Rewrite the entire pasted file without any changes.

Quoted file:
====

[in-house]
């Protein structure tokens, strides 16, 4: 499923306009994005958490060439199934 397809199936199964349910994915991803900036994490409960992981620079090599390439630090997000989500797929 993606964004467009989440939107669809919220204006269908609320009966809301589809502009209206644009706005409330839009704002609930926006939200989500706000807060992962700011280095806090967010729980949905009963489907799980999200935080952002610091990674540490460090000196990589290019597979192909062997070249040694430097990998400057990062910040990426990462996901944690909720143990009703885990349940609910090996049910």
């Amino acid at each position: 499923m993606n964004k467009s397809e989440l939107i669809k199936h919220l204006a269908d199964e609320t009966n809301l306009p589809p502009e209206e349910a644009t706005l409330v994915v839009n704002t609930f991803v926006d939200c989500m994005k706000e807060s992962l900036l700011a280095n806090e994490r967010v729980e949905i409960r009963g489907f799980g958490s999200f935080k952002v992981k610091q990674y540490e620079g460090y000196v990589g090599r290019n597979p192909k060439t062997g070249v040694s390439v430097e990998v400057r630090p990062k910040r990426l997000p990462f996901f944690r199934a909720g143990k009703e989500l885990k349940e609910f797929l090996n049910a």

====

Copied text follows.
[in-house]
């Protein structure tokens, strides 16, 4: 499923306009994005958490060439199934 397809199936199964349910994915991803900036994490409960992981620079090599390439630090997000989500797929 993606964004467009989440939107669809919220204006269908609320009966809301589809502009209206644009706005409330839009704002609930926006939200989500706000807060992962700011280095806090967010729980949905009963489907799980999200935080952002610091990674540490460090000196990589290019597979192909062997070249040694430097990998400057990062910040990426990462996901944690909720143990009703885990349940609910090996049910």
């Amino acid at each position: 499923m993606n964004k467009s397809e989440l939107i669809k199936h919220l204006a269908d199964e609320t009966n809301l306009p589809p502009e209206e349910a644009t706005l409330v994915v839009n704002t609930f991803v926006d939200c989500m994005k706000e807060s992962l900036l700011a280095n806090e994490r967010v729980e949905i409960r009963g489907f799980g958490s999200f935080k952002v992981k610091q990674y540490e620079g460090y000196v990589g090599r290019n597979p192909k060439t062997g070249v040694s390439v430097e990998v400057r630090p990062k910040r990426l997000p990462f996901f944690r199934a909720g143990k009703e989500l885990k349940e609910f797929l090996n049910a």